Merry Christmas and a Blessed 2018 New Year!
Now We Matter
“For today in the city of David a savior has been born for you who is Christ and Lord.”
It’s roughly 100 miles from Nazareth to Bethlehem. According to Google Maps, it would take about 34 hours to travel the distance on foot, not counting stops for rest — nor does it consider marauding bandits, flash floods, washed away roads, and a full-term pregnancy.
But this is the journey that St. Joseph, the foster father of the Son of God, and the Virgin Mary, the Mother of God, this is the journey they make.
The journey is not their choice. Caesar Augustus has spoken, and, like it or not, impending birth notwithstanding, they make the exhausting 100-mile trek to fill out some government forms. St. Joseph and the Virgin Mary are, like poor and defenseless people of every place and time, at the whim of whatever Caesar or compassion-less bureaucracy directs.
The irony is that while St. Joseph, the Virgin Mary and their unborn child are headed to Bethlehem to be counted, the fact is they really don’t count — not to Rome anyway. They are faceless nobodies. They are numbers in the files of an uncaring empire.
But their hope is not in the emperor Caesar Augustus, but their hope is in God.
They are embraced not in the imposed “peace” of Rome (which is nothing more than an absence of conflict), but they are embraced in the true peace of the God of mercy.
To God, they count.
Tonight, little Bethlehem is the center of light for mankind.
God has become one of us, and because He has become one of us, we realize the dignity of our own humanity.
We, who travel between the Nazareths and Bethlehems of our lives, we count. We, who are often overwhelmed by feelings of nothingness, we matter. We, who find ourselves so beaten down that we don’t want to get up again, we have reason to hope.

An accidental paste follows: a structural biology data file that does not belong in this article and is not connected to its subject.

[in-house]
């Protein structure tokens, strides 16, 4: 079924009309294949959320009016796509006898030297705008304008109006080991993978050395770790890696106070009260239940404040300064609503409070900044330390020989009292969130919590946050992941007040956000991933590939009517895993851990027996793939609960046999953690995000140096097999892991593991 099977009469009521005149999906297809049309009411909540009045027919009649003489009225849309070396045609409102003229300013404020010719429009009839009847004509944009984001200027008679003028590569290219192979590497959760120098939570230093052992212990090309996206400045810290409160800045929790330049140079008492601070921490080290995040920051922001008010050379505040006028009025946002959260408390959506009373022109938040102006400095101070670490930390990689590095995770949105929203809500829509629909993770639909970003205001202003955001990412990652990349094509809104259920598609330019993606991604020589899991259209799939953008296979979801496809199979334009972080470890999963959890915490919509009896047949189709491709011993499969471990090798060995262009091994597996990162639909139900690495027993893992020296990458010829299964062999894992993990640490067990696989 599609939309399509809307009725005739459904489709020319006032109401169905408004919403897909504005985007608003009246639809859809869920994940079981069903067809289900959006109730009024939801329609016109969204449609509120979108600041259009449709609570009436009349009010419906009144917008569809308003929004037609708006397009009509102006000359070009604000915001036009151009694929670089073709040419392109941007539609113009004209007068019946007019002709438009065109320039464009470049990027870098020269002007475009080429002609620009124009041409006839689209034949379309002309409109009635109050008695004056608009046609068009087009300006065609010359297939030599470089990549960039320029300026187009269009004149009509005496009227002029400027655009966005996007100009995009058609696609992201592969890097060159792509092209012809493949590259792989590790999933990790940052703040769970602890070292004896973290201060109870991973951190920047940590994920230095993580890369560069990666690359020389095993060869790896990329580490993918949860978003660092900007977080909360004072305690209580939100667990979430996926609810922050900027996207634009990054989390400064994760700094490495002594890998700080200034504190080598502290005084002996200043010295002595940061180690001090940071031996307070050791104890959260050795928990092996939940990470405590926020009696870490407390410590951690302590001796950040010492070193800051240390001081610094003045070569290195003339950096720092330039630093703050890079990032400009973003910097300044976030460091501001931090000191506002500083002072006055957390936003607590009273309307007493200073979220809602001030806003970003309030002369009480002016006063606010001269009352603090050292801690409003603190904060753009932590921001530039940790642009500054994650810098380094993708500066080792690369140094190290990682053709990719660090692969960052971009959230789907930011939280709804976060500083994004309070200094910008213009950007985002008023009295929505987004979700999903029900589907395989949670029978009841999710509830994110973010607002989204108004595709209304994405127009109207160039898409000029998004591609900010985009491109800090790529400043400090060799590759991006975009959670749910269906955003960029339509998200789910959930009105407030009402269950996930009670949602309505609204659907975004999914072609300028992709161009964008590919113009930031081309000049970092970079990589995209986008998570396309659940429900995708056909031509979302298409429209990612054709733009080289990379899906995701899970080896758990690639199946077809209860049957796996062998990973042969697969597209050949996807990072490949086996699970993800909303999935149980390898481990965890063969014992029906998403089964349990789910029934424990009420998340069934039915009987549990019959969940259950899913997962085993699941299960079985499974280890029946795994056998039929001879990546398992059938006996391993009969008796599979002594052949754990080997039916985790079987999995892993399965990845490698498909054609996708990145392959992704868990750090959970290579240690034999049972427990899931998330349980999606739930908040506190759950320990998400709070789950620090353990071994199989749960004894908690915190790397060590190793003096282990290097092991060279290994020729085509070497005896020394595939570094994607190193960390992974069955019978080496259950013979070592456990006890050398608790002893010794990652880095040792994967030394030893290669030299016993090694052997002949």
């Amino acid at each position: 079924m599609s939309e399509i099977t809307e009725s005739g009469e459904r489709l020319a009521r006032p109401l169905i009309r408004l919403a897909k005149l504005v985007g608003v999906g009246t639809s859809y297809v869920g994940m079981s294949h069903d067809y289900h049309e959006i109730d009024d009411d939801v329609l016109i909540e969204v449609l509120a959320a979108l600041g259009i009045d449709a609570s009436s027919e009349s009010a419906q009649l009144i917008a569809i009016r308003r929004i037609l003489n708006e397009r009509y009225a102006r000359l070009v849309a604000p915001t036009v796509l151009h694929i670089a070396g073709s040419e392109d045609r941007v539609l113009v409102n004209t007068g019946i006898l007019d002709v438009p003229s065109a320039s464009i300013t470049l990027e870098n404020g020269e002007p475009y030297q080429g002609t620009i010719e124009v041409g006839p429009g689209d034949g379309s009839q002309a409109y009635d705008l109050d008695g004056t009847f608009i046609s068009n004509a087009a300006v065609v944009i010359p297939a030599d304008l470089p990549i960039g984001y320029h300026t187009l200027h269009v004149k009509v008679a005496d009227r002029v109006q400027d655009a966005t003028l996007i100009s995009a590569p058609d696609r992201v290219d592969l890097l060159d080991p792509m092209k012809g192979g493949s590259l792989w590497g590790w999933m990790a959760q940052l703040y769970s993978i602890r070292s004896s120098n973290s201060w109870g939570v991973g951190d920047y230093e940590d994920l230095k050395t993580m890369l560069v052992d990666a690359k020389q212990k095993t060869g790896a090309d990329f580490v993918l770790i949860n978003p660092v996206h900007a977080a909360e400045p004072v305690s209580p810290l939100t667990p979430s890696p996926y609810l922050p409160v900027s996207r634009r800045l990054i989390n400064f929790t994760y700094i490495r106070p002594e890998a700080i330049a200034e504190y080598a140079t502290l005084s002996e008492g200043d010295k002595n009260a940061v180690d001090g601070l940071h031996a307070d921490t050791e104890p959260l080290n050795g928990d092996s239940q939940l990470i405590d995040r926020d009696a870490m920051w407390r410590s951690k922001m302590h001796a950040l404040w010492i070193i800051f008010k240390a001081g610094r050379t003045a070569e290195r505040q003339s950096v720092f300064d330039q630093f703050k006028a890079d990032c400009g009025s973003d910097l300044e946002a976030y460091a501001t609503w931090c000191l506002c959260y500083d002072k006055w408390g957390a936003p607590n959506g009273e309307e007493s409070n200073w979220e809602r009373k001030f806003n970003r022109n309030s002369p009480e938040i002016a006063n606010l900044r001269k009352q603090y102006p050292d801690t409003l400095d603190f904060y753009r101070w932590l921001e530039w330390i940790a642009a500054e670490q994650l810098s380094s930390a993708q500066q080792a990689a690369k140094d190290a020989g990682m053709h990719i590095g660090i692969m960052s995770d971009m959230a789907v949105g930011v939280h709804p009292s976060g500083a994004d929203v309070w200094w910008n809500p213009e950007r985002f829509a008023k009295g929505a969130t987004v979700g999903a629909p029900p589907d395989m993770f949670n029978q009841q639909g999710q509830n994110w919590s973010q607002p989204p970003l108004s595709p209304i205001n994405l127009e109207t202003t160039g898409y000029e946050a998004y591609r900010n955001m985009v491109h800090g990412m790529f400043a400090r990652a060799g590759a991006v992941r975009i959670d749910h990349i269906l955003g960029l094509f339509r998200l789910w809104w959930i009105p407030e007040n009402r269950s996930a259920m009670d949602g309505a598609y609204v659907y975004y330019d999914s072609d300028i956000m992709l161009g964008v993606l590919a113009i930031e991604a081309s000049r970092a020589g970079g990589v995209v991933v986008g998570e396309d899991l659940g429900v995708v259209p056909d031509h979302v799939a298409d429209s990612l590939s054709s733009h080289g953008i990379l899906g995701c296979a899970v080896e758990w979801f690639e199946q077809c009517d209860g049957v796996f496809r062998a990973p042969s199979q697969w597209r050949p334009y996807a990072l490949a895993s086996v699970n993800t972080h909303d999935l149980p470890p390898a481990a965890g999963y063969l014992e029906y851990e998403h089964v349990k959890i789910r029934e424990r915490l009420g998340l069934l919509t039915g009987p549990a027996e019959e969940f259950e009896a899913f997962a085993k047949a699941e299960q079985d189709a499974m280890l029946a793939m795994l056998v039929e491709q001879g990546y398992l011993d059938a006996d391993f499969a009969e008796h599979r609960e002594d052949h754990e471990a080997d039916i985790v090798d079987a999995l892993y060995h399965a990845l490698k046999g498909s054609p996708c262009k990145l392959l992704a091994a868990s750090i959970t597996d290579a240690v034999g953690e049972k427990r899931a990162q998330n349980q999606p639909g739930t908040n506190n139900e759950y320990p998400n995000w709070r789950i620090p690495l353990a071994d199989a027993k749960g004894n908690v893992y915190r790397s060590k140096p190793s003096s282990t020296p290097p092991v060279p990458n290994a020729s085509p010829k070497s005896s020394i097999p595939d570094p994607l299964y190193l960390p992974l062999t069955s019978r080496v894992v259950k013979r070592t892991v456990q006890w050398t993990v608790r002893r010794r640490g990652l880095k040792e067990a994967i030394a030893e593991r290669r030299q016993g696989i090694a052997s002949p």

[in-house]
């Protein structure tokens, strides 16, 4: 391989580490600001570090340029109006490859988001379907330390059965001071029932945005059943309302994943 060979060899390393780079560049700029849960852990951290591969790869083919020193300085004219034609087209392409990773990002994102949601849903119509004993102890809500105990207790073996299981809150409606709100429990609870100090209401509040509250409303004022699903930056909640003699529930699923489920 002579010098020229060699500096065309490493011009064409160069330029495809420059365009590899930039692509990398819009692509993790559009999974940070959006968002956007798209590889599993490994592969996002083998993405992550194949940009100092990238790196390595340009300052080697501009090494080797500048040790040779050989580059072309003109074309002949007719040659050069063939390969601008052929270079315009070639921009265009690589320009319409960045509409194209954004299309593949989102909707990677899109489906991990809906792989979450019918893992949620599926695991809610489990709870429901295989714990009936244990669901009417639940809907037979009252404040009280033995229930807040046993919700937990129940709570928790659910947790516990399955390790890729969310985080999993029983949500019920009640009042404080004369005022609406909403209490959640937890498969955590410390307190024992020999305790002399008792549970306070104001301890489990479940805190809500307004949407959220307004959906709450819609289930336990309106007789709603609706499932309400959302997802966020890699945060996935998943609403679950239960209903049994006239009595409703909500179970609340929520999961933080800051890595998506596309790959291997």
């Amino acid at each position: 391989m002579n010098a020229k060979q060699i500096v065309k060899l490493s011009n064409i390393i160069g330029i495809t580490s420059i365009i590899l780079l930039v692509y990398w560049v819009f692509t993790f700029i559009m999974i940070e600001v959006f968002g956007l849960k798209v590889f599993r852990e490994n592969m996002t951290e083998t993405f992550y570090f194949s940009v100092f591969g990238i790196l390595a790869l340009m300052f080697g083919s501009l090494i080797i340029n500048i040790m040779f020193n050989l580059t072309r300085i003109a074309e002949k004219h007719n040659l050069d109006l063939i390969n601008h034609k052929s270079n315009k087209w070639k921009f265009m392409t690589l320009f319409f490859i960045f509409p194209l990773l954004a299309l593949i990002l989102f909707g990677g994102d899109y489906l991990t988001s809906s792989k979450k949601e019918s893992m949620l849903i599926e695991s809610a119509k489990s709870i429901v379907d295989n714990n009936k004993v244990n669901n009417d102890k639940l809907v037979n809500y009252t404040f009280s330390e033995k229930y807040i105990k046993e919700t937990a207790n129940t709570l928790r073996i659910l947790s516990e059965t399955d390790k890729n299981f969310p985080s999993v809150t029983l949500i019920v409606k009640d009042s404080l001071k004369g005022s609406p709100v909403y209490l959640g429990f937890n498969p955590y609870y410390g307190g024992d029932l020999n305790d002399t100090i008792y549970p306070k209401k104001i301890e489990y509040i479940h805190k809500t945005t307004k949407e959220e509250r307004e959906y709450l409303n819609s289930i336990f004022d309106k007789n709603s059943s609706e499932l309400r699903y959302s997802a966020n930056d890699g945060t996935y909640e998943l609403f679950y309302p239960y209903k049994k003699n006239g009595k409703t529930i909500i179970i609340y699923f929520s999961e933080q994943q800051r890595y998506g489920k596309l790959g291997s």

Because God is with us.
Today, the Church celebrates the Nativity of Our Lord Jesus Christ. Caesar Augustus was Roman emperor at this time, reigning from the year 30 B.C. to the year 14 A.D. He is known to have commissioned various censuses, one of which could well be that referred to by St. Luke the evangelist in today’s Gospel. Since Rome normally respected local usages, censuses were carried out in line with Jewish custom whereby every householder went to his place of origin to be listed in the census.
And so here the Messiah is born, the Son of God and our Savior. “(who)… made Himself a child to enable us to become mature; He was wrapped in swaddling clothes to free us from the bonds of death; He came down on earth to enable us to rise up to heaven; He had no place in the inn so that we might have many mansions in heaven; He, being rich, became poor for our sake. The tears of this crying child purify us, because they wash away our sins.”
The new-born Child does not yet speak, yet He is the eternal Word of the Father. Even from the manger in Bethlehem He teaches us. The main lesson He gives us concerns humility “God humiliated Himself by becoming a man so as to allow us to get near Him; so that we could give our love in exchange for His; so that our freedom might bow, not only at the sight of His power, but also before the wonder of His humility.”
“This humble Child who is God and who created heaven and earth and here He is, lying exposed and vulnerable in a manger, ‘because there was no room at the inn’ – there was nowhere else for the Lord of all creation to be born.”
Our hearts should provide Jesus with a place where He can be born spiritually; that is, we should be born to a new life, becoming a new creature, keeping that holiness and purity of soul which we were given in Baptism and which is like being born again.
My brothers and sisters in Christ, this “silent, holy” night, a savior is born in our midst. In Christ, we count, we matter, we belong, and moreover we realize, in Him, the holiness within us. May His light illuminate every morning of our lives; may his presence bring hope and joy to our messy, grimy stables; may we behold His face in the faces of our spouses and children and friends (and enemies). May we make room for Him in our welcoming of every visitor to our own Bethlehem stables — where all of us count, where all of us matters, where all of us are equal and lovable in the eyes and heart of our God.
Mary, Mother of Our Savior, pray for us!